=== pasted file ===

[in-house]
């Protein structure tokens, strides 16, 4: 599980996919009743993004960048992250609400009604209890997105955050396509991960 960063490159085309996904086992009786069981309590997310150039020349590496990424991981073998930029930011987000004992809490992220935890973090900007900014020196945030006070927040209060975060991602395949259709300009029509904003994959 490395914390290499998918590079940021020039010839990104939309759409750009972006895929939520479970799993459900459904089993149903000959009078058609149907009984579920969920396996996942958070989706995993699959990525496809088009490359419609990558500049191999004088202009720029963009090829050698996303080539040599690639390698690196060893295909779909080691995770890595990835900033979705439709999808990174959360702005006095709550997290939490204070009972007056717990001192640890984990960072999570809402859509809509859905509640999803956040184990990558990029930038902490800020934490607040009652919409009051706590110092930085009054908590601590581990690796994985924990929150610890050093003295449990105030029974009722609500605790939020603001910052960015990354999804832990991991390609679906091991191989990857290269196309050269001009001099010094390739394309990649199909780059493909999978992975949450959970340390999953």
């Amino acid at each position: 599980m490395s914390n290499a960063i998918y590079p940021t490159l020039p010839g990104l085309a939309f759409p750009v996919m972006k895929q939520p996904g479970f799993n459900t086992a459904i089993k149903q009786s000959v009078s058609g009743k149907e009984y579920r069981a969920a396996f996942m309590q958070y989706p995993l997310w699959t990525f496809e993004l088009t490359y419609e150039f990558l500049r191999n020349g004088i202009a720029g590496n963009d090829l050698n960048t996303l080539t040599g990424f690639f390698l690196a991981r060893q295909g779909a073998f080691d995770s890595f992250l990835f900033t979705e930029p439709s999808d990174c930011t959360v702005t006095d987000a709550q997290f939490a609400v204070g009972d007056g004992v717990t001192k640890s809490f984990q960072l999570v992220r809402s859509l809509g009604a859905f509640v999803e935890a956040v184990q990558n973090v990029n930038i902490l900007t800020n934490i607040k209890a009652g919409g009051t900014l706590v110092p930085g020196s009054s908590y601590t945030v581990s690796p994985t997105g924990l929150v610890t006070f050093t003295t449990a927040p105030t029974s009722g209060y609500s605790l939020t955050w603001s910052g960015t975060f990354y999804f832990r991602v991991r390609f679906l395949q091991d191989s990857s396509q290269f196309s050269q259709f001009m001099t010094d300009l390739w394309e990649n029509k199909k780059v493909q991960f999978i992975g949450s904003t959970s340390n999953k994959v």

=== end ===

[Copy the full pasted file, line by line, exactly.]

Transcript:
[in-house]
């Protein structure tokens, strides 16, 4: 599980996919009743993004960048992250609400009604209890997105955050396509991960 960063490159085309996904086992009786069981309590997310150039020349590496990424991981073998930029930011987000004992809490992220935890973090900007900014020196945030006070927040209060975060991602395949259709300009029509904003994959 490395914390290499998918590079940021020039010839990104939309759409750009972006895929939520479970799993459900459904089993149903000959009078058609149907009984579920969920396996996942958070989706995993699959990525496809088009490359419609990558500049191999004088202009720029963009090829050698996303080539040599690639390698690196060893295909779909080691995770890595990835900033979705439709999808990174959360702005006095709550997290939490204070009972007056717990001192640890984990960072999570809402859509809509859905509640999803956040184990990558990029930038902490800020934490607040009652919409009051706590110092930085009054908590601590581990690796994985924990929150610890050093003295449990105030029974009722609500605790939020603001910052960015990354999804832990991991390609679906091991191989990857290269196309050269001009001099010094390739394309990649199909780059493909999978992975949450959970340390999953």
């Amino acid at each position: 599980m490395s914390n290499a960063i998918y590079p940021t490159l020039p010839g990104l085309a939309f759409p750009v996919m972006k895929q939520p996904g479970f799993n459900t086992a459904i089993k149903q009786s000959v009078s058609g009743k149907e009984y579920r069981a969920a396996f996942m309590q958070y989706p995993l997310w699959t990525f496809e993004l088009t490359y419609e150039f990558l500049r191999n020349g004088i202009a720029g590496n963009d090829l050698n960048t996303l080539t040599g990424f690639f390698l690196a991981r060893q295909g779909a073998f080691d995770s890595f992250l990835f900033t979705e930029p439709s999808d990174c930011t959360v702005t006095d987000a709550q997290f939490a609400v204070g009972d007056g004992v717990t001192k640890s809490f984990q960072l999570v992220r809402s859509l809509g009604a859905f509640v999803e935890a956040v184990q990558n973090v990029n930038i902490l900007t800020n934490i607040k209890a009652g919409g009051t900014l706590v110092p930085g020196s009054s908590y601590t945030v581990s690796p994985t997105g924990l929150v610890t006070f050093t003295t449990a927040p105030t029974s009722g209060y609500s605790l939020t955050w603001s910052g960015t975060f990354y999804f832990r991602v991991r390609f679906l395949q091991d191989s990857s396509q290269f196309s050269q259709f001009m001099t010094d300009l390739w394309e990649n029509k199909k780059v493909q991960f999978i992975g949450s904003t959970s340390n999953k994959v």